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Katya Jordan

Katya Jordan

Associate Chair
German and Russian

3112A JFSB
Provo, UT 84602


I received my B.A. in English and a TESOL Certificate from the University of Utah and my M.A. and Ph.D. degrees in Slavic Languages and Literatures at the University of Virginia. My area of specialization is Russian literature and culture in 19th, 20th, and 21st century. My current research focuses on literary journalism during the Era of Great Reforms and on Mme. Olga Novikoff's work. My other interests include: comparative periodical studies in Imperial period (journals, publication, and censorship), early women’s literary journalism, contextual studies, propaganda studies, and theories of silence.

Selected Publications

Jordan, Katya. “Dunia’s Progress, Samson’s Decline, and Pushkin’s Modernity: Decrypting the German Pictures in ‘The Stationmaster”. Ulbandus: The Slavic Review of Columbia University. 15 (2013): 59-79. [website]

Jordan, Katya. “The Meek One and Her Icon: Hodegetria’s Presence in Dostoevsky’s ‘Krotkaia’”. Toronto Slavic Quarterly. 56 (Spring 2016): 1-15. [website].

Jordan, Katya. “Russian Wanderer in the Post-Soviet Space: Homelessness in Ilichevsky’s Matisse”. Canadian-American Slavic Studies. 51, no. 4 (2017): 481-501. (DOI: 10.1163/22102396-05104008. EID: 2-s2.0-85038926612). [website]

Jordan, Katya. “Between Aestheticism and Populism: The Purpose of Art in Mamin-Sibiriak’s Shooting Stars,” The Slavic and East-European Journal. 62, no.1 (Spring 2018): 183–201. (EID: 2-s2.0-85048703324). [website]

Jordan, Katya. “Cutting the Umbilical Cord: Patriarchy and the Family Metaphor in Turgenev’s Virgin Soil”. Journal of Language, Literature and Culture. 66, no. 2 (2019): 1-16. (DOI: 10.1080/20512856.2019.1638010). [website]

Jordan, Katya. “A Crochet Needle Vs. A Quill Pen: Negotiating Fashion and Education in 19th-c. Russian Women’s Press.” Australian Slavonic and East European Studies. 33 (2019): 29-56. [website].

Brown, Tony, Jennifer Bown, Katya Jordan, Elizaveta Kurganova, and Ekaterina Talalakina.. “To Superior and Beyond: Developing Professional Proficiency in a Fourth-Year Russian Program”. Journal for Distinguished Language Studies. 7 (2011-2020).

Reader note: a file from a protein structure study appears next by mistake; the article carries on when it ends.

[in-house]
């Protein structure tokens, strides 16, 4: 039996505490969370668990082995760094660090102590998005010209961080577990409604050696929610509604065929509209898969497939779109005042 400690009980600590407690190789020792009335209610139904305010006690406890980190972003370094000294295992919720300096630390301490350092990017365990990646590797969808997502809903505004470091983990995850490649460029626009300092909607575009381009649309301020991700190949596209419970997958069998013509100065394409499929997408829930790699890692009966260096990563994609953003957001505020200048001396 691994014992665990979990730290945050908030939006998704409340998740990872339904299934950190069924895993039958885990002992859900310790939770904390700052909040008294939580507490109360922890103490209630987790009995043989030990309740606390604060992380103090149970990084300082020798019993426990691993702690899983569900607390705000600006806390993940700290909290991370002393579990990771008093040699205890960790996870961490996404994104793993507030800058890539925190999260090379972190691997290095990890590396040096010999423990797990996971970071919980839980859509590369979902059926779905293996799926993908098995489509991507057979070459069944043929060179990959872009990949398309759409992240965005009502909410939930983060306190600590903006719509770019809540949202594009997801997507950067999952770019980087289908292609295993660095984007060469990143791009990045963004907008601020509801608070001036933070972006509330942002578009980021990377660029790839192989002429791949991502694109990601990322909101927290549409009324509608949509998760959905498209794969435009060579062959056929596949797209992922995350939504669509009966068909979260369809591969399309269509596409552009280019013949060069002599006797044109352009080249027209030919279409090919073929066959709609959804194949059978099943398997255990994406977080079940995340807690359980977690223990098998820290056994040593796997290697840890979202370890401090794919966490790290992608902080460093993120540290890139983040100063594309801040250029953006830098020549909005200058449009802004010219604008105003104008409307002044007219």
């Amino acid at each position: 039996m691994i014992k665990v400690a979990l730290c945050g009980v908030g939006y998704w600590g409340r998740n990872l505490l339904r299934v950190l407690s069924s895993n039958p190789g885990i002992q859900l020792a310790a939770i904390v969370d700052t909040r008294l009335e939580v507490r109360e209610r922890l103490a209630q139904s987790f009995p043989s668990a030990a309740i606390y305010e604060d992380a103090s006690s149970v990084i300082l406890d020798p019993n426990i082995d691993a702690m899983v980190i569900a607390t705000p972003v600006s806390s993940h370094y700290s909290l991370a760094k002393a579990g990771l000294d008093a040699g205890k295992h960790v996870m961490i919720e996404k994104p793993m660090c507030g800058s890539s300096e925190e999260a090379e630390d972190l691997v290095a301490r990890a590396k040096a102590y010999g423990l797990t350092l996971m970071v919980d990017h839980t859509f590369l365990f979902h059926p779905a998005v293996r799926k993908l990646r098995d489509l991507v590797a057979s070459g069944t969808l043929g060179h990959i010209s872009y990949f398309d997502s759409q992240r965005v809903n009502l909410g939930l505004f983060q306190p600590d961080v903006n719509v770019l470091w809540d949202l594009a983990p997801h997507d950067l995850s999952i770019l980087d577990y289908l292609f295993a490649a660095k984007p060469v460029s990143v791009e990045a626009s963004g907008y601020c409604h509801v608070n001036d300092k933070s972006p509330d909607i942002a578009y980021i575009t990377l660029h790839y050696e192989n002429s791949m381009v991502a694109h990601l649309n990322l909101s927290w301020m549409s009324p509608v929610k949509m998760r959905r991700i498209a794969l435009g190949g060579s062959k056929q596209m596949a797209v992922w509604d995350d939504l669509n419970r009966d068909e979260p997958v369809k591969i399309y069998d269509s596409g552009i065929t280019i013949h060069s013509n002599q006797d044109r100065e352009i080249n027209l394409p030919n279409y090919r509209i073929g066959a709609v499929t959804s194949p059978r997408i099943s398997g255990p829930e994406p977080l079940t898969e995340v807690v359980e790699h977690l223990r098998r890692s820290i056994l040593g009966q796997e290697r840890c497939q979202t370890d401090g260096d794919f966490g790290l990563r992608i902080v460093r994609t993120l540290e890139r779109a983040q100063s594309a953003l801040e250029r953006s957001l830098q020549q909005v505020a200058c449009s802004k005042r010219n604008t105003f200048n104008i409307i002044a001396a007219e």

Jordan, Katya. “‘It’s All One Big Fantasy’: Dostoevsky’s The Idiot as a Critique of Modernity”. Dostoevsky i mirovaia kultura. Filologicheskii zhurnal. 2 (2021): 65-88. [website]

Administrative Assignments

  • Associate Chair, Department of German and Russian, July 2022 – present.
  • Undergraduate Advisor, Russian Section, Department of German and Russian, July 2022 – present.

Professional Citizenship

  • Regional Coordinator, North American region, International Dostoevsky Society (IDS), February 2022 – present.
  • Organizer, annual North American Dostoevsky Society panel at the MLA Annual convention, January 2022—present.
  • Member, Reader Advisory Board, North American Dostoevsky Society (NADS), invited, July 2019 – present.
  • Member, Board of Directors, Association for Women in Slavic Studies (AWSS), elected, February 2018 – February 2020.
  • Member, Executive Council, Southern Conference on Slavic Studies (SCSS), elected, March 2015 – March 2018.


  • American Association of Teachers of Slavic and East European Languages (AATSEEL)
  • Association for Slavic, East European, and Eurasian Studies (ASEEES)
  • British Association for Slavonic and East European Studies (BASEES)
  • European Society for Periodical Research (ESPRit)
  • International Dostoevsky Society (IDS)
  • Modern Language Association (MLA)
  • North American Dostoevsky Society (NADS)
  • Southern Conference on Slavic Studies (SCSS)

Teaching Interests

I teach courses on Russian literature and language at various levels. In my Russian Novel course (Russ 340), we read major canonical authors and investigate criteria necessary for a work to become a masterpiece. The Fourth-Year Russian Literature course (Russ 442) begins with Anton Chekhov and ends with Vera Polozkova, and it is taught entirely in Russian. My fourth-year Russian Language course (Russ 421) aims at developing information literacy and advanced language proficiency skills by examining Russian current events through the lens of propaganda studies. In Senior Seminar (RUSS 492R), we use the history of Russian animation from its beginning to today as a framework for student-led research.

Courses Taught